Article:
The Russia watchMidterms cybersecurity as bad as 2016; Russian propaganda factory; anatomy of fake news, and more

Published 5 September 2018

·  I’m teaching email security to Democratic campaigns. It’s as bad as 2016.

·  The real reason Russia is rooting for Republicans in the midterms

·  Inside look at the Russian propaganda factory as it operates in Estonia

·  Russian propaganda in Montenegro, Sweden, and Finland – and how they’re fighting back

·  The anatomy of fake news: Rise of the bots

·  “He can find a way to release those taxes”: How Andrew Cuomo and the Empire State could terrorize Trump

·  How Robert Mueller outfoxed Donald Trump

·  How to spot a bot

I’m teaching email security to Democratic campaigns. It’s as bad as 2016. (Maciej Ceglowski, Washington Post)
Someone — the government or Silicon Valley — needs to step in to help.

The real reason Russia is rooting for Republicans in the midterms (Julia Davis, Daily Beast)
State-controlled media joke about abetting Trump and believe his tough talk on sanctions is just a ploy. If the Republicans win the midterms, they say, he’ll come around.

Inside look at the Russian propaganda factory as it operates in Estonia (ERR.ee)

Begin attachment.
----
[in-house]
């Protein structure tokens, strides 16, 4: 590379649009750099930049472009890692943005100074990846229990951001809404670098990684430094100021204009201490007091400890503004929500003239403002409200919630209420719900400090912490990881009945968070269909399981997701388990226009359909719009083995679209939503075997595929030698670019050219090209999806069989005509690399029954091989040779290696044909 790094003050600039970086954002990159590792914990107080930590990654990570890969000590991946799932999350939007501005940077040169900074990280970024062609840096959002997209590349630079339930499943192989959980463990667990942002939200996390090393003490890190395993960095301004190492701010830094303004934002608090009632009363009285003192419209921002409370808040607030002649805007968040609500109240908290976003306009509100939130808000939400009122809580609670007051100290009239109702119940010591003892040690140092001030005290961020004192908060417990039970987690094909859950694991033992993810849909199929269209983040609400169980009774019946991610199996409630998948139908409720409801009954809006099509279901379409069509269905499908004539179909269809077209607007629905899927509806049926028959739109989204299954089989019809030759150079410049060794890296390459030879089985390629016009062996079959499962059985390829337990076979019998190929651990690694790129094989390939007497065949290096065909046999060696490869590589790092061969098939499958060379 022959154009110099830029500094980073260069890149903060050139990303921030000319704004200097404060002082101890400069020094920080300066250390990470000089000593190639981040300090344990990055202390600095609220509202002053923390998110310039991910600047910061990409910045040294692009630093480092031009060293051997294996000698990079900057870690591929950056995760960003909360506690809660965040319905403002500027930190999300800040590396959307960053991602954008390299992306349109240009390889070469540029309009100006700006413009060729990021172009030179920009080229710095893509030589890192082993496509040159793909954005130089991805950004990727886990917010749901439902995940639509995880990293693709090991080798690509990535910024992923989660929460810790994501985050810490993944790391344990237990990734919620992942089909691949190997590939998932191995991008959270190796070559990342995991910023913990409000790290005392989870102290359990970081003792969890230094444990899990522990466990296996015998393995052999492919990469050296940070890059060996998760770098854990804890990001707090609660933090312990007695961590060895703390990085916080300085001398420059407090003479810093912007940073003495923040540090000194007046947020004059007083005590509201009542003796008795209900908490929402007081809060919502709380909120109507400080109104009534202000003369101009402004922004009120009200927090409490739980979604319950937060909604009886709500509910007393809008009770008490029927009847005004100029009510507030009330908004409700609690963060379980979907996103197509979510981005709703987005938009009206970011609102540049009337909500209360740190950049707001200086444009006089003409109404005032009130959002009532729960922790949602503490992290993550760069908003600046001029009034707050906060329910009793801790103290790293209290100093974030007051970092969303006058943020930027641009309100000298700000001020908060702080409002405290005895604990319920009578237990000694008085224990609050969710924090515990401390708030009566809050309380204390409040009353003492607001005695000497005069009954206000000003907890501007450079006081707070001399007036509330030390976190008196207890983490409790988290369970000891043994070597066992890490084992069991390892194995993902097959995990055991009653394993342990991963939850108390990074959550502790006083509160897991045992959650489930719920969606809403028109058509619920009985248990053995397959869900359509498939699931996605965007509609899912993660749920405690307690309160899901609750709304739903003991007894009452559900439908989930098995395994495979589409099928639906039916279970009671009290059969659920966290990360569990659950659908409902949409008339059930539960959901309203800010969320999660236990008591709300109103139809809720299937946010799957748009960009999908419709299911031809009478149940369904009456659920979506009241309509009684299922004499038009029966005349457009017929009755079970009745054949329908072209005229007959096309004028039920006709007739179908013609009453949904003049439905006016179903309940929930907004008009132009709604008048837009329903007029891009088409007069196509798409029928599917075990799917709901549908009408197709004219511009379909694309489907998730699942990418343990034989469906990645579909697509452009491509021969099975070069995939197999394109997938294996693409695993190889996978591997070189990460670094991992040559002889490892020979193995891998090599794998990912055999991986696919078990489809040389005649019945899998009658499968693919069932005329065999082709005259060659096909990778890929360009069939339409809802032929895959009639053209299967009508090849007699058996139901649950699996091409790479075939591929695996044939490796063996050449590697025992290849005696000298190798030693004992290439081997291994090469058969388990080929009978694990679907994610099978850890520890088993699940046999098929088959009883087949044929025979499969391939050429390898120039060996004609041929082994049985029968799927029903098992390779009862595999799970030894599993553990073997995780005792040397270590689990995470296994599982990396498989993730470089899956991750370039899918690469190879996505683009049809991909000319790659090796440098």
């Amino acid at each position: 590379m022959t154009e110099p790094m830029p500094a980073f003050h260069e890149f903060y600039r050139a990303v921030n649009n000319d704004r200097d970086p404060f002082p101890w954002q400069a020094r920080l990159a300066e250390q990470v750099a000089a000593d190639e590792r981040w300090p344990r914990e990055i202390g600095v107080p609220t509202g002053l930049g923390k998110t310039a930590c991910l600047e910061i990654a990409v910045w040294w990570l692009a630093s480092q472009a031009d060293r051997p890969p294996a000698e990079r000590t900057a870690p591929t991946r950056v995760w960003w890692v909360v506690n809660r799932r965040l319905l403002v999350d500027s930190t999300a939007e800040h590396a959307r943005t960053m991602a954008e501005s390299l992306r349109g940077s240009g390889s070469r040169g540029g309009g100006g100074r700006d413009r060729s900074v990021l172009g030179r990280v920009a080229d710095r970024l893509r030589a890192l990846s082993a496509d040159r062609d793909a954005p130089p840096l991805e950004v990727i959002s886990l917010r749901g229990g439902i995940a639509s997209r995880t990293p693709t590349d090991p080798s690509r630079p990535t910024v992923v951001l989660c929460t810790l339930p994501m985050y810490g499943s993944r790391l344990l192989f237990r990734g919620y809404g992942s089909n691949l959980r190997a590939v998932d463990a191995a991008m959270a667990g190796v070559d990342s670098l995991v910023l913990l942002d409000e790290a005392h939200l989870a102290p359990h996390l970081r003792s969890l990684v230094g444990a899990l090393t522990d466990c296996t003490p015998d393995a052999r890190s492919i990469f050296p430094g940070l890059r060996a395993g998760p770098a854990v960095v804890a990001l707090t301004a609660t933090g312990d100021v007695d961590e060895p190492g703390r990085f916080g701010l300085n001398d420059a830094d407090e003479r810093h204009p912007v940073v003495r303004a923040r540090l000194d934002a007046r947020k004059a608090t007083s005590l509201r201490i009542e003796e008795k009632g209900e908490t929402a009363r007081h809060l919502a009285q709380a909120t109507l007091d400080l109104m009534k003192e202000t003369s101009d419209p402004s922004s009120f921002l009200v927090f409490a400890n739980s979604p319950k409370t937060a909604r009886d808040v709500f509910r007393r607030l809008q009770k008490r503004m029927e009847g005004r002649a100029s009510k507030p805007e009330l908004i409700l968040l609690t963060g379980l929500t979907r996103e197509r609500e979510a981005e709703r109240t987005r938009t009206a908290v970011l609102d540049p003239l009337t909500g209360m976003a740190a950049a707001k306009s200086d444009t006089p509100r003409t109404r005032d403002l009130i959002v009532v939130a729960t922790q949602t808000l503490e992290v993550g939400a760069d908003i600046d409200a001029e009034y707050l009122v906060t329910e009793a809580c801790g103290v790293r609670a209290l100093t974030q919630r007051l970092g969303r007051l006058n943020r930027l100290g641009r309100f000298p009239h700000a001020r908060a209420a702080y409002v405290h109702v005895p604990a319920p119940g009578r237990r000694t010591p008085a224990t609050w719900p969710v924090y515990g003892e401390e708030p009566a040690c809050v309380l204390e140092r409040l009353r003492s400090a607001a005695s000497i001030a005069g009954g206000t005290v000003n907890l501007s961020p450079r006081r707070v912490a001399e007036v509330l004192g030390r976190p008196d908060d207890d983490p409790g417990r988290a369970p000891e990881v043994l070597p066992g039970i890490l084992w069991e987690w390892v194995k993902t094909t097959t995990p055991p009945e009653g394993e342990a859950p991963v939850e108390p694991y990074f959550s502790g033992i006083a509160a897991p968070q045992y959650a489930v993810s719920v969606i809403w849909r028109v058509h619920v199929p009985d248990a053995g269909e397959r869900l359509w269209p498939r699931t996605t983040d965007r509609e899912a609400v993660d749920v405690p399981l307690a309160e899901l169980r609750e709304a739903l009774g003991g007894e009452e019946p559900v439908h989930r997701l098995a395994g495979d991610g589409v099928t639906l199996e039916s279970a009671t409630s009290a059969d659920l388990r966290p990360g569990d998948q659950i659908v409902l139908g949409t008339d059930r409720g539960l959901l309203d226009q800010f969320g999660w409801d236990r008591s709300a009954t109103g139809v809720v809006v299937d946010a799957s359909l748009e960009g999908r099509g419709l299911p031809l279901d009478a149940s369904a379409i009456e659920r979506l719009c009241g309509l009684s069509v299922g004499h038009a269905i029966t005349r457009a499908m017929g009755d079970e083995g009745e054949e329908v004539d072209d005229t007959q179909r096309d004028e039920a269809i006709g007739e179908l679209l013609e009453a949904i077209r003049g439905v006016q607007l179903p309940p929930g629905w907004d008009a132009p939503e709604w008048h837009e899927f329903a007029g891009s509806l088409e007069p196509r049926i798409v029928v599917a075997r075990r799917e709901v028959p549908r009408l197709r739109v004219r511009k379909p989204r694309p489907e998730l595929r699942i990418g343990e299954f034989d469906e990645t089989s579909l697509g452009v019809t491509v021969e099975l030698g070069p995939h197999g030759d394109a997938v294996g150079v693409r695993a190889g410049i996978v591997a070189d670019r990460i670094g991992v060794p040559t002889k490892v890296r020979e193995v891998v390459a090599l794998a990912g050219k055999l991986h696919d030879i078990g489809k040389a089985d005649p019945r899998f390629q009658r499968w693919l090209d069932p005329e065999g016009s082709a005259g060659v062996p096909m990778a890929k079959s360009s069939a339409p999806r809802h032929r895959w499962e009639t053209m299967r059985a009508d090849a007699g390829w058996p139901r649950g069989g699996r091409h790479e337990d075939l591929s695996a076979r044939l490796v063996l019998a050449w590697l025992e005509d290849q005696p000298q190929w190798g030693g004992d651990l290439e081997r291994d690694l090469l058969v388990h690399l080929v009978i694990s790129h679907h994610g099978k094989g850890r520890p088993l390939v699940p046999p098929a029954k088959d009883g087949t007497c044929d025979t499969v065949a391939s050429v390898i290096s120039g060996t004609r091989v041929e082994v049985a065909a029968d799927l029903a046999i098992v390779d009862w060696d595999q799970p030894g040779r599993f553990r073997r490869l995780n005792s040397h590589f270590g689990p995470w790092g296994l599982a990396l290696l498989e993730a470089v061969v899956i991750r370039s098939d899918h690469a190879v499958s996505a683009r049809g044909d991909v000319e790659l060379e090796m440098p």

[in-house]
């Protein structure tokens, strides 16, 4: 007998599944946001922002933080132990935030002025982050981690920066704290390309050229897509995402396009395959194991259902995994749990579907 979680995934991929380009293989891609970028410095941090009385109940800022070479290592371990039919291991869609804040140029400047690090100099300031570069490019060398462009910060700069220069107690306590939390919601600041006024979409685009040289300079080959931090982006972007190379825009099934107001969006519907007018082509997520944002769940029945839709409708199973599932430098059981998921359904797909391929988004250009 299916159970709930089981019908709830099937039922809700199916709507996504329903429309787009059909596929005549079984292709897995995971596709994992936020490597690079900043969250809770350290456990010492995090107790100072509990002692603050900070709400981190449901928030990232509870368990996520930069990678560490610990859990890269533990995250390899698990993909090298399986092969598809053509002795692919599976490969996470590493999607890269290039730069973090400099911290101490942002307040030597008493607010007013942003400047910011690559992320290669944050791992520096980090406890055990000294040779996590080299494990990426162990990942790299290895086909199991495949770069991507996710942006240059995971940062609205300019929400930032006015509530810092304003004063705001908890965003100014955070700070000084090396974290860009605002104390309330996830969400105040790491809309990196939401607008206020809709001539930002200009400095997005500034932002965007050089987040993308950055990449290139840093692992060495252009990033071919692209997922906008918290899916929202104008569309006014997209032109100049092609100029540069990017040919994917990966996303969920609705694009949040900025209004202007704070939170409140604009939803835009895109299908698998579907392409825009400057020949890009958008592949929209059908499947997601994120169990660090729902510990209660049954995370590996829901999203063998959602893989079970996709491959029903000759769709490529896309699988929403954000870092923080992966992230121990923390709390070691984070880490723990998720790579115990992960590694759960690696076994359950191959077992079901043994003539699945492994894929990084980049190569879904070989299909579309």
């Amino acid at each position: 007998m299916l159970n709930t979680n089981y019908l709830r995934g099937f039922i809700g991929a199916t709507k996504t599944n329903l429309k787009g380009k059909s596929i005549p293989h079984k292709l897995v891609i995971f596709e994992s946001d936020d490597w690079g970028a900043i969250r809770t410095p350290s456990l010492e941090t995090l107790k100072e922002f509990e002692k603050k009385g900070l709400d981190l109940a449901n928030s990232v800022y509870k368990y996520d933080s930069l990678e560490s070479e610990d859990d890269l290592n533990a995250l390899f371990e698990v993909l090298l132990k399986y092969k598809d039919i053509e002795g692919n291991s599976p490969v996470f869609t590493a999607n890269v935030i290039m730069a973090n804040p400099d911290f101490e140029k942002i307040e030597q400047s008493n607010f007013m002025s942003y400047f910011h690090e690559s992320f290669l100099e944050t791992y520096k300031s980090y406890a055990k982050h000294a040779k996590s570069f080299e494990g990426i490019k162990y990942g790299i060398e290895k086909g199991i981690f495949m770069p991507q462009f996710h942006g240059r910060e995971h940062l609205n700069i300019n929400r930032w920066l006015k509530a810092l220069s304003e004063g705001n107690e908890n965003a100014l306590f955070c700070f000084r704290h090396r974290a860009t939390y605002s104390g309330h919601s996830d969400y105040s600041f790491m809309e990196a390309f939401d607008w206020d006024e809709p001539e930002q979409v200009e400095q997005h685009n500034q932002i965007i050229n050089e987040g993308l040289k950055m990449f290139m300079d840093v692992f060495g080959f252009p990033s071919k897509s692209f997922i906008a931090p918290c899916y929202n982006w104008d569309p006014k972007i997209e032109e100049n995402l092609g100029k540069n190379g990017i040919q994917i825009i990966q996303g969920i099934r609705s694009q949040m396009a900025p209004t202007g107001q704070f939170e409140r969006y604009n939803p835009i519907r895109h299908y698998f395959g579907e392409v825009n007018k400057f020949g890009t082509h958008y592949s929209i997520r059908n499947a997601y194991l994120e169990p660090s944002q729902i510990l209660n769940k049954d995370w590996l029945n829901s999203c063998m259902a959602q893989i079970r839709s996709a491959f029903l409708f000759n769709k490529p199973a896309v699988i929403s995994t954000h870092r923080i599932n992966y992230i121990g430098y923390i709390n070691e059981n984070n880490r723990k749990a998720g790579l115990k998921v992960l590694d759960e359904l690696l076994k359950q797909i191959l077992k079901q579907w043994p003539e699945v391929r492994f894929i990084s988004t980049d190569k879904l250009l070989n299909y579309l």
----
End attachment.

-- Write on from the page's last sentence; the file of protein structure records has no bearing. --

A 2016 arrest by Estonian intelligence agents of a 55-year-old citizen of the Russian Federation led to the discovery of a whole trail of electronic communications, giving us a glimpse of just how Russian Federation-funded sites, masquerading as news, operate as well as some of the figures involved in their finance.

Russian propaganda in Montenegro, Sweden, and Finland – and how they’re fighting back (EuroMaidanPress) Unlike other parts of the world, the Russian state-run channel Sputnik didn’t survive long in the Nordic countries. Its only Nordic outlet, in Sweden, lasted less than a year before it shut down.
However, Sweden didn’t fall off the Russian radar after the failure of Sputnik and Russian mass media continued spreading disinformation about the Nordic country.

The anatomy of fake news: Rise of the bots (Raj Samani, Helpnetsecurity)
Spreading misinformation has become a mainstream topic to the extent that even the term ‘Twitter bot’ is a well-recognized term establishing itself into the modern lexicon. Whilst the term is well known, it can be argued that the development and inner workings of Twitter bots are less well understood.

“He can find a way to release those taxes”: How Andrew Cuomo and the Empire State could terrorize Trump (Chris Smith, Vanity Fair)
In a turn that is as much karmic as it is geographic, New York’s state attorney general, prosecutors for the Southern District, and Governor Andrew Cuomo are all pursuing investigations that could complement or outlast Mueller.

How Robert Mueller outfoxed Donald Trump (Michael Wolraich, Daily Beast)
The special prosecutor quietly and subtly played the president, who even now has no real clue what Mueller and his zipped-lipped crew are up to.

How to spot a bot (Derek B. Johnson, FCW) Congress, federal agencies and the American electorate have spent much of the past two years grappling with how to respond to a series of Russian-directed online influence campaigns on social media platforms.
Now, a new report provides a deep dive into the behavior and strategies that guide botnet-directed influence campaigns.